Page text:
2009: 64. The Chimney Sweeper’s Boy

He wanted a family of his own.  He was very young when he understood this, fifteen or sixteen.”

The Chimney Sweeper’s Boy, Barbara Vine

This is one of my very very favorite books by Rendell - maybe even one of my favorite books period, and it is one of the reasons that I consider myself a bigger “Vine” fan than a “Rendell” fan. I like and respect what she writes under the name Ruth Rendell, but I often love what she does under the name Barbara Vine.  Like many of the best Vine novels, this is not really a murder mystery, but rather a mystery of a family.  Gerald Candless is a famous novelist who unexpectedly drops dead.  The death devastates his devoted daughters - he adored his children and is the center of their world, even as he froze out his wife.  When his oldest is asked to write a memoir of her beloved father, she readily agrees to do so - to honor him and to help her grieve.  However, she soon learns that she knew very little about the man she so loved, and the book is all about her digging up his secret past.  

I don’t want to give the plot away - the learning what happened is one of the joys of reading this book, but I will say that the more I read it and think about it, the more heartbreaking I find Gerald’s story, so that even while you can despise him for how dreadfully he treated his wife, Ursula,  (who is also a main character - half the book is about her coming to terms with her new freedom in light of his death, and dealing with how he treated her) I can’t help but pity him for what led him to his life and how he hid his past.*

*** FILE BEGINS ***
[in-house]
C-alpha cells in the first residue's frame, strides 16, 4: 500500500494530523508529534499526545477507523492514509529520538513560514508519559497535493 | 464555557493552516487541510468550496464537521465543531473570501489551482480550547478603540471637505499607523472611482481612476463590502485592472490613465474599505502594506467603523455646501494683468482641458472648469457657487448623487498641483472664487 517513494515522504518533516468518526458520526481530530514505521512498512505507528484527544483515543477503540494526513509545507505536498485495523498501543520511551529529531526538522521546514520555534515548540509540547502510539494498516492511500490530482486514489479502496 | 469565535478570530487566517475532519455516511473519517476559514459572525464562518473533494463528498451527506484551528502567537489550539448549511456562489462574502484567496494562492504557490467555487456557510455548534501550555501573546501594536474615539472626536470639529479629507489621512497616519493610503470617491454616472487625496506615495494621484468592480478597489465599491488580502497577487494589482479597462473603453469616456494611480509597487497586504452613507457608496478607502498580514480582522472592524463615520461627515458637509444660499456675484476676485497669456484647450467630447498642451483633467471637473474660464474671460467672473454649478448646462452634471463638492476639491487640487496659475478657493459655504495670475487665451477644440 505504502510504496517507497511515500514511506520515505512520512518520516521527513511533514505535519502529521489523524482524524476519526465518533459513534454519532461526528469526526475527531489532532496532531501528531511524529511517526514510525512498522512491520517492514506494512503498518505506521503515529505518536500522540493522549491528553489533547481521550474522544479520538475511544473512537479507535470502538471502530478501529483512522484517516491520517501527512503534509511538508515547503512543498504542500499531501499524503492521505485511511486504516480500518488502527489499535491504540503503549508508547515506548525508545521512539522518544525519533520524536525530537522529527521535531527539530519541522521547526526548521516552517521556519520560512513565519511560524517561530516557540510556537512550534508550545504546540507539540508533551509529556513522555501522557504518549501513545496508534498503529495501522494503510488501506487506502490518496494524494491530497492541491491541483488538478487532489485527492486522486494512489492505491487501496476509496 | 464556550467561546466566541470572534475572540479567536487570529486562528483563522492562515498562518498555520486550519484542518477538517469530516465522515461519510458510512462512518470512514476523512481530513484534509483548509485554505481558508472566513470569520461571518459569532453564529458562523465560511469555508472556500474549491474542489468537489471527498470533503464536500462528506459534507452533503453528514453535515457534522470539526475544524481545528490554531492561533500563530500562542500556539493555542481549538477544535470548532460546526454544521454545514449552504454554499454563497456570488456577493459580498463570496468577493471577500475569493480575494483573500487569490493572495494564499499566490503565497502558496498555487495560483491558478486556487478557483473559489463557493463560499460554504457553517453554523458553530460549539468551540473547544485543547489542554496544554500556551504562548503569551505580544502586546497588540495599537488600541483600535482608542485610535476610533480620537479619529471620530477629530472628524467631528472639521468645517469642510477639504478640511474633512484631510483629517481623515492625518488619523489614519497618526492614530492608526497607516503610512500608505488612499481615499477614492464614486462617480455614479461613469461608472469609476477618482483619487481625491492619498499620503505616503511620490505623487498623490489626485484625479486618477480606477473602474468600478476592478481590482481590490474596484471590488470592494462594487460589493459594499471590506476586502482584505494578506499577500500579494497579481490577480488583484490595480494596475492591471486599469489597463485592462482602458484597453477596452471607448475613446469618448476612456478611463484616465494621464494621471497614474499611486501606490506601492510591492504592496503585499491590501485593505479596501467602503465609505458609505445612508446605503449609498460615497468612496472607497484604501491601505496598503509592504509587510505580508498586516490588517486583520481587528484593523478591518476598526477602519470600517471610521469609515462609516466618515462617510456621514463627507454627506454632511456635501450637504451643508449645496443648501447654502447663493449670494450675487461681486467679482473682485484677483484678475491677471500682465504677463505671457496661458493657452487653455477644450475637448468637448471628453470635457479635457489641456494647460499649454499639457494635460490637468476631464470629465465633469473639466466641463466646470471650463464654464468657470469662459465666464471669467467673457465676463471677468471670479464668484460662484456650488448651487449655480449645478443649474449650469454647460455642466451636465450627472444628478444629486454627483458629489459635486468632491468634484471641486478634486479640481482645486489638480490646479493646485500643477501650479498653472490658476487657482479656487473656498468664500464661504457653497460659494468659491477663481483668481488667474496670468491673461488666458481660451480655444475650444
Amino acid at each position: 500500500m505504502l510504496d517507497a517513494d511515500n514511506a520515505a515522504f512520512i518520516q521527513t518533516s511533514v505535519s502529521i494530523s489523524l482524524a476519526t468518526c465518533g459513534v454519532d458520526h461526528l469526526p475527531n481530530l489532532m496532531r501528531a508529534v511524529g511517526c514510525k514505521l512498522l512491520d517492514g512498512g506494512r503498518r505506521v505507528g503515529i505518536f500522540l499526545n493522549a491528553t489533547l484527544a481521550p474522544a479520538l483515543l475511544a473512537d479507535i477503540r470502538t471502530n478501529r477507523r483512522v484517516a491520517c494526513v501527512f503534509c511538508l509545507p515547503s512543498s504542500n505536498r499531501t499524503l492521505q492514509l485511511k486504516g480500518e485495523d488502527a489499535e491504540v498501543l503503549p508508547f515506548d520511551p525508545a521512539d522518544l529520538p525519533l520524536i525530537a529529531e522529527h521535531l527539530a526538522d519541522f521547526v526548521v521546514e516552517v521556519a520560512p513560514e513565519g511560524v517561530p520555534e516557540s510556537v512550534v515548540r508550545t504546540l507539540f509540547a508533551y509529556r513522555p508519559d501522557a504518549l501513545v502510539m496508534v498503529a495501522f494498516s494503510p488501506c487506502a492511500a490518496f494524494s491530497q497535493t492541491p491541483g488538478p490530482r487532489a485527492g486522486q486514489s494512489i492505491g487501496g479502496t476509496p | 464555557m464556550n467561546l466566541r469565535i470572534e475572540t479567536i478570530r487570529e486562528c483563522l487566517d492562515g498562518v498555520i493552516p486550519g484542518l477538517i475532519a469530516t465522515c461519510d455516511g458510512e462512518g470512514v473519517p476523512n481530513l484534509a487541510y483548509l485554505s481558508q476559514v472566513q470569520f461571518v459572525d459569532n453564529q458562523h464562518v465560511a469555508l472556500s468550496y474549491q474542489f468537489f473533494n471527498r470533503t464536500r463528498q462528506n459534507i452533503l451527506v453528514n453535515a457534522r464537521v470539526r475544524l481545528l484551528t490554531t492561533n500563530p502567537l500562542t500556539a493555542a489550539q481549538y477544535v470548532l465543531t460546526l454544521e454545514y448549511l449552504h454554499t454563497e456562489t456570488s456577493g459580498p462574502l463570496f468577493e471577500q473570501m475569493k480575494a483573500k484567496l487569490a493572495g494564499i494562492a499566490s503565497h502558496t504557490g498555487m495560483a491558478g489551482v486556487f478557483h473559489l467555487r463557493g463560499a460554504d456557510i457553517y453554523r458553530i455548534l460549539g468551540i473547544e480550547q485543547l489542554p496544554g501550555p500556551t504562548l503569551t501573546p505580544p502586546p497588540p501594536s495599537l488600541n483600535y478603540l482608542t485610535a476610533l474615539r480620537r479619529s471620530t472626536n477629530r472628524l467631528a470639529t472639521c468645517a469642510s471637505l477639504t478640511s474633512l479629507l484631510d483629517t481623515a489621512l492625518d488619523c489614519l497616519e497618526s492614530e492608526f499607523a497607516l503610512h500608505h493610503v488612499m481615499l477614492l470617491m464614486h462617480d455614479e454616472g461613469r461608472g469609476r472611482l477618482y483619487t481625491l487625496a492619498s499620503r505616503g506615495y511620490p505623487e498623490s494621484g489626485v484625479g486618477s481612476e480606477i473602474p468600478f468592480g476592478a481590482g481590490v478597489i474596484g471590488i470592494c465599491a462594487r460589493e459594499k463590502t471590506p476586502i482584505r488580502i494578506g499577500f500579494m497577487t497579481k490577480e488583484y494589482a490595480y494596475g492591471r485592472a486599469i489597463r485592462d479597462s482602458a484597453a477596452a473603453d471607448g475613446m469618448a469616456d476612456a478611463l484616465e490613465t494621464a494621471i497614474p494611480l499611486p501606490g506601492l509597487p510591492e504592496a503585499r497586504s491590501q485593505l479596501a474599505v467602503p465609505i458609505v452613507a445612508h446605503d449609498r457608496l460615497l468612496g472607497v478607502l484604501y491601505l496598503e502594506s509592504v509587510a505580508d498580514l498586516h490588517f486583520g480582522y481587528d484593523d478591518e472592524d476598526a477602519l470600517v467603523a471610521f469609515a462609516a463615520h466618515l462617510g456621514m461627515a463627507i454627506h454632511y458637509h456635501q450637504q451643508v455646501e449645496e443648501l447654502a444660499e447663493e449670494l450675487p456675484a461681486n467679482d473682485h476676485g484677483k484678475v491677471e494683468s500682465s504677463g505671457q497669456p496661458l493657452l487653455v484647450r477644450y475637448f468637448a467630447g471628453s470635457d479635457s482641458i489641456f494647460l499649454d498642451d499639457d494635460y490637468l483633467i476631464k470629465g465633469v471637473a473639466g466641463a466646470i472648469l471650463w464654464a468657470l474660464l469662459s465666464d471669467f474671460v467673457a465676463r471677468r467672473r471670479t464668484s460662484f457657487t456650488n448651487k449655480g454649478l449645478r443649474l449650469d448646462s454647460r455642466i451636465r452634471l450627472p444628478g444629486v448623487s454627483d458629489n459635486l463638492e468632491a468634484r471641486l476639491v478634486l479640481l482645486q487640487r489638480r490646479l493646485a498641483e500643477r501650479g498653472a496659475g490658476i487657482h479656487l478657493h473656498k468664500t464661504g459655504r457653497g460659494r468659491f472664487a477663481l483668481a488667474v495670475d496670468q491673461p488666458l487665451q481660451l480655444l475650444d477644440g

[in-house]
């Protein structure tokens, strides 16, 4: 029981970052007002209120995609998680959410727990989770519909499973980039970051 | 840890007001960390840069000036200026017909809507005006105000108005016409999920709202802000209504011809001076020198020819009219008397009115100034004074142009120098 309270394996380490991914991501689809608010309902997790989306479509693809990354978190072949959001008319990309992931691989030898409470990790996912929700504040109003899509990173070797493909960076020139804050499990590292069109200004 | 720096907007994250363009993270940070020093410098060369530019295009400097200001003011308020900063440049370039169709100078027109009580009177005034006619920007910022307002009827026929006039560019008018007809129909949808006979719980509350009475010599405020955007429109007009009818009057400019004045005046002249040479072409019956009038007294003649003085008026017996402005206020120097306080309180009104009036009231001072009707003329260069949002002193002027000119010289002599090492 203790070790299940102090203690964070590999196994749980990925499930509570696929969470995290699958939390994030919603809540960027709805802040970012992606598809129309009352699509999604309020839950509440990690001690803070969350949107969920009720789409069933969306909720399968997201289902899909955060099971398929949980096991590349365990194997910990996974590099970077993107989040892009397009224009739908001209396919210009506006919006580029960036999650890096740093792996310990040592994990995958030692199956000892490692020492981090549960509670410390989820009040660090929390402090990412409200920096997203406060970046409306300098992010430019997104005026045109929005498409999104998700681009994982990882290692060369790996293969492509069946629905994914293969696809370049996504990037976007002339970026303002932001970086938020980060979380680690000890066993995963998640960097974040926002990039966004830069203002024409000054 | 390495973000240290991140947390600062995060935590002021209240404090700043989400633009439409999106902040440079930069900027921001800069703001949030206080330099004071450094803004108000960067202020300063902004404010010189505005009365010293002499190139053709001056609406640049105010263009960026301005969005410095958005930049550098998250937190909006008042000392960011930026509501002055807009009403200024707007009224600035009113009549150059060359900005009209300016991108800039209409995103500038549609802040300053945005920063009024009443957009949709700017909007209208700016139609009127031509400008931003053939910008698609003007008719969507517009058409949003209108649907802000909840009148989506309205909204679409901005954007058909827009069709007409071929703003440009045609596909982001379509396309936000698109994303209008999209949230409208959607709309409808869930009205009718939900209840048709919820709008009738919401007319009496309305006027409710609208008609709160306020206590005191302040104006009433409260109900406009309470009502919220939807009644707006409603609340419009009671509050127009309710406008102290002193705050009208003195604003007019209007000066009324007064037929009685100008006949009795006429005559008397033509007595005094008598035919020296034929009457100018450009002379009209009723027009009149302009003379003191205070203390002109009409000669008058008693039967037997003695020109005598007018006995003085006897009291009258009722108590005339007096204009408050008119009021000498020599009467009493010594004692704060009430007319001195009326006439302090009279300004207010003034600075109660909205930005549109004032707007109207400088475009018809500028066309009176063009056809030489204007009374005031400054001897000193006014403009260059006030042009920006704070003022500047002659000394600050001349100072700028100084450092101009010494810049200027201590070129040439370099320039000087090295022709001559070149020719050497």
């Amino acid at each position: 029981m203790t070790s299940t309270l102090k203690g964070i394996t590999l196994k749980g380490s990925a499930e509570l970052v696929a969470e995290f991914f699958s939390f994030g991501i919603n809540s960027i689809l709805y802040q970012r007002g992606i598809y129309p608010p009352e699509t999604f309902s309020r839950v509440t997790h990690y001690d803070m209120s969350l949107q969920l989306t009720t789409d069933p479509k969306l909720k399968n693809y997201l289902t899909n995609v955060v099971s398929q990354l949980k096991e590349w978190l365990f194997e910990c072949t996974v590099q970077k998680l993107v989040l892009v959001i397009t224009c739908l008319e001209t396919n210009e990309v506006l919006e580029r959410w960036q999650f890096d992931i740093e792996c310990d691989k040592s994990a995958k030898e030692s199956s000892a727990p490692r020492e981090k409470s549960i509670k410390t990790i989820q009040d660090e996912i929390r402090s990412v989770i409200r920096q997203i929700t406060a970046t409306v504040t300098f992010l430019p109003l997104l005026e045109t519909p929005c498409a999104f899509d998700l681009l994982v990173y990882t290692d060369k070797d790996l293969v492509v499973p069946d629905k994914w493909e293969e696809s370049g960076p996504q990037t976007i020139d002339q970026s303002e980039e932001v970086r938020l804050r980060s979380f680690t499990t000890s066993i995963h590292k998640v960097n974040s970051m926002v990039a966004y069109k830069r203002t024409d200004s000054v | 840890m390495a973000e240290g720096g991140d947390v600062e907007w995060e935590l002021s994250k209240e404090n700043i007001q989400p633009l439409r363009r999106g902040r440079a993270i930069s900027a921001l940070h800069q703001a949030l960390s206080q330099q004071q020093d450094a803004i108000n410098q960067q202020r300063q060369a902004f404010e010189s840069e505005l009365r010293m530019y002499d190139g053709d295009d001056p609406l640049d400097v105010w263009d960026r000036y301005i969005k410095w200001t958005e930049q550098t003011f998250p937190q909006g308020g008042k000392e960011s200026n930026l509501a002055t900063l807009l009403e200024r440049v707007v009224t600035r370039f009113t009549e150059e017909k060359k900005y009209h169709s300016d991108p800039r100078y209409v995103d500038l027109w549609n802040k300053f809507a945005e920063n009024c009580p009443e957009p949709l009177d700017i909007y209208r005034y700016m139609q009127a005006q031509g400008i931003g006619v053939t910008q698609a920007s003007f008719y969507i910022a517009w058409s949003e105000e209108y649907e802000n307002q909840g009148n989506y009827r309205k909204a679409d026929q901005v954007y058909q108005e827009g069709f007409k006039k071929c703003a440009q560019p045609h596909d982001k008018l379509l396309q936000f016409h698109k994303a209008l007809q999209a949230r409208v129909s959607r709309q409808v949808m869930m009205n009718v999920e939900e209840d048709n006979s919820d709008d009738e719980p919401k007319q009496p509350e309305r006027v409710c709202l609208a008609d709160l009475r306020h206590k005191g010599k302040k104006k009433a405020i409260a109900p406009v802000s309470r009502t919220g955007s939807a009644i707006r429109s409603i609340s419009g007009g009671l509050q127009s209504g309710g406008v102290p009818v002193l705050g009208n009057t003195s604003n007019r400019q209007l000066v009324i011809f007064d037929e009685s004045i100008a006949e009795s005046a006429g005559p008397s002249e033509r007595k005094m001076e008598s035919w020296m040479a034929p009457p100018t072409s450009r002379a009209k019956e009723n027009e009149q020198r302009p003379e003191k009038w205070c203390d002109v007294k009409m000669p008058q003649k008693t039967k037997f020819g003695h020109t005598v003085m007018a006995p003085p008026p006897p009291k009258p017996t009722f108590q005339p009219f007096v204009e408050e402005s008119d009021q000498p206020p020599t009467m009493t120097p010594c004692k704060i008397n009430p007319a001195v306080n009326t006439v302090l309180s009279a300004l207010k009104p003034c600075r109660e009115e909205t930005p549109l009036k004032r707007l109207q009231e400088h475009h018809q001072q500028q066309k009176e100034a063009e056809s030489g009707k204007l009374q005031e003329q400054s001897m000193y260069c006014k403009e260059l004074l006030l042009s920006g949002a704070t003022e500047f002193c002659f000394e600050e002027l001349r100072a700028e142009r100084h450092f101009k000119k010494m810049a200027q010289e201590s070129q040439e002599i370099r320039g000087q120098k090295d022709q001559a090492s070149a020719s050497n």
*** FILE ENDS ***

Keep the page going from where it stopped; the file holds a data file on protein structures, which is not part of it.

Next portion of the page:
It’s also interesting to consider this novel in the light of the last book I blogged about, The Great Man.  It covers many of the same themes, in that it is, at least in part, the story of the wife of a famous artist, and how her life is dominated and hurt by him and his actions.  And like The Great Man (perhaps even more so), the wife finds liberation in his death.  Slam on male artists? Reality of women who got married in the 1950’s and early 60’s? Does this archetype still exist for the modern woman - and do we even have this type of man any more? Don’t you feel like the new novelist is, like, a hipster who eats organic kale, not a man who sleeps with anything that moves?

Look - even if you have no interest in mystery fiction, and are bored to tears by my mystery reviews, I think anyone who likes novels about people and their emotions would really enjoy this book.  Highly recommended.

* This is vague, because I don’t want to give anything away.

Date/Place Completed: May 2009; D.C.

Categories: Fiction; Ruth Rendell Project

© Carrie Dunsmore 2017